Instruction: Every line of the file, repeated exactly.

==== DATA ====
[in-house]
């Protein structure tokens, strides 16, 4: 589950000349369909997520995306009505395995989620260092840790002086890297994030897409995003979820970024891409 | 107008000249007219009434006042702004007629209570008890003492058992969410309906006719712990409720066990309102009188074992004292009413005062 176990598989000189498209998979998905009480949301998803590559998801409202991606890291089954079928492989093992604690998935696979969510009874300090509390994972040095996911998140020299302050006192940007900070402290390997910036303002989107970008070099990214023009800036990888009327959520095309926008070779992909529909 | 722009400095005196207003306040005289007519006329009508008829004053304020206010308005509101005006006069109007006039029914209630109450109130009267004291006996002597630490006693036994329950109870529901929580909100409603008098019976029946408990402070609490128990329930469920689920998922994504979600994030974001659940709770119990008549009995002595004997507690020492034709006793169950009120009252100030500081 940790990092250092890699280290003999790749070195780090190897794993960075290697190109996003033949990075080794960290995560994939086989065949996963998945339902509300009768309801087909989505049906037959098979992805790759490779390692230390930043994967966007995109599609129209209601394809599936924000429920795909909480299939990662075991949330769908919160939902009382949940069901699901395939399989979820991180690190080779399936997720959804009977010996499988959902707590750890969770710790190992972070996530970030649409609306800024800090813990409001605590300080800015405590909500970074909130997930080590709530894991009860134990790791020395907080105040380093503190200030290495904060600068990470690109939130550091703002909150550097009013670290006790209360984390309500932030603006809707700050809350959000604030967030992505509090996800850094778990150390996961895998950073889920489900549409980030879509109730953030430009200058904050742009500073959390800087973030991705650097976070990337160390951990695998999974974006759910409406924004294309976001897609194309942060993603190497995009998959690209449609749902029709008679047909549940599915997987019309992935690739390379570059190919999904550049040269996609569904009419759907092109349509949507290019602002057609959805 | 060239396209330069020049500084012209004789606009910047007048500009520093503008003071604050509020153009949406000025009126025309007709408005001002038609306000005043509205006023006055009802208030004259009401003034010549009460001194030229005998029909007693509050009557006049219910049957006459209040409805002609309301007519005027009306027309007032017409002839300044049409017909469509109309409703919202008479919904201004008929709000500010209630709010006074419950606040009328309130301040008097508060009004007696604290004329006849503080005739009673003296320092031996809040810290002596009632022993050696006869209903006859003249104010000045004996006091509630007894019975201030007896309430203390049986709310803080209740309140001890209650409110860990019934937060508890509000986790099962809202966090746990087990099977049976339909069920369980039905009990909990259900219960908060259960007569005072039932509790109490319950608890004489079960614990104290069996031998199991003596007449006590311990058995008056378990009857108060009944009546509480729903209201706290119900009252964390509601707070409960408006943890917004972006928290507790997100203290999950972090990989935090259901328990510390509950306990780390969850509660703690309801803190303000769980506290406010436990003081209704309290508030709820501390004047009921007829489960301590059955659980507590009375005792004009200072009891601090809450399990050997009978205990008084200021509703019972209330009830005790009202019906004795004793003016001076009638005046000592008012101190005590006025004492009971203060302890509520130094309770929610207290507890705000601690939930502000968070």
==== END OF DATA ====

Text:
[in-house]
């Protein structure tokens, strides 16, 4: 589950000349369909997520995306009505395995989620260092840790002086890297994030897409995003979820970024891409 | 107008000249007219009434006042702004007629209570008890003492058992969410309906006719712990409720066990309102009188074992004292009413005062 176990598989000189498209998979998905009480949301998803590559998801409202991606890291089954079928492989093992604690998935696979969510009874300090509390994972040095996911998140020299302050006192940007900070402290390997910036303002989107970008070099990214023009800036990888009327959520095309926008070779992909529909 | 722009400095005196207003306040005289007519006329009508008829004053304020206010308005509101005006006069109007006039029914209630109450109130009267004291006996002597630490006693036994329950109870529901929580909100409603008098019976029946408990402070609490128990329930469920689920998922994504979600994030974001659940709770119990008549009995002595004997507690020492034709006793169950009120009252100030500081 940790990092250092890699280290003999790749070195780090190897794993960075290697190109996003033949990075080794960290995560994939086989065949996963998945339902509300009768309801087909989505049906037959098979992805790759490779390692230390930043994967966007995109599609129209209601394809599936924000429920795909909480299939990662075991949330769908919160939902009382949940069901699901395939399989979820991180690190080779399936997720959804009977010996499988959902707590750890969770710790190992972070996530970030649409609306800024800090813990409001605590300080800015405590909500970074909130997930080590709530894991009860134990790791020395907080105040380093503190200030290495904060600068990470690109939130550091703002909150550097009013670290006790209360984390309500932030603006809707700050809350959000604030967030992505509090996800850094778990150390996961895998950073889920489900549409980030879509109730953030430009200058904050742009500073959390800087973030991705650097976070990337160390951990695998999974974006759910409406924004294309976001897609194309942060993603190497995009998959690209449609749902029709008679047909549940599915997987019309992935690739390379570059190919999904550049040269996609569904009419759907092109349509949507290019602002057609959805 | 060239396209330069020049500084012209004789606009910047007048500009520093503008003071604050509020153009949406000025009126025309007709408005001002038609306000005043509205006023006055009802208030004259009401003034010549009460001194030229005998029909007693509050009557006049219910049957006459209040409805002609309301007519005027009306027309007032017409002839300044049409017909469509109309409703919202008479919904201004008929709000500010209630709010006074419950606040009328309130301040008097508060009004007696604290004329006849503080005739009673003296320092031996809040810290002596009632022993050696006869209903006859003249104010000045004996006091509630007894019975201030007896309430203390049986709310803080209740309140001890209650409110860990019934937060508890509000986790099962809202966090746990087990099977049976339909069920369980039905009990909990259900219960908060259960007569005072039932509790109490319950608890004489079960614990104290069996031998199991003596007449006590311990058995008056378990009857108060009944009546509480729903209201706290119900009252964390509601707070409960408006943890917004972006928290507790997100203290999950972090990989935090259901328990510390509950306990780390969850509660703690309801803190303000769980506290406010436990003081209704309290508030709820501390004047009921007829489960301590059955659980507590009375005792004009200072009891601090809450399990050997009978205990008084200021509703019972209330009830005790009202019906004795004793003016001076009638005046000592008012101190005590006025004492009971203060302890509520130094309770929610207290507890705000601690939930502000968070």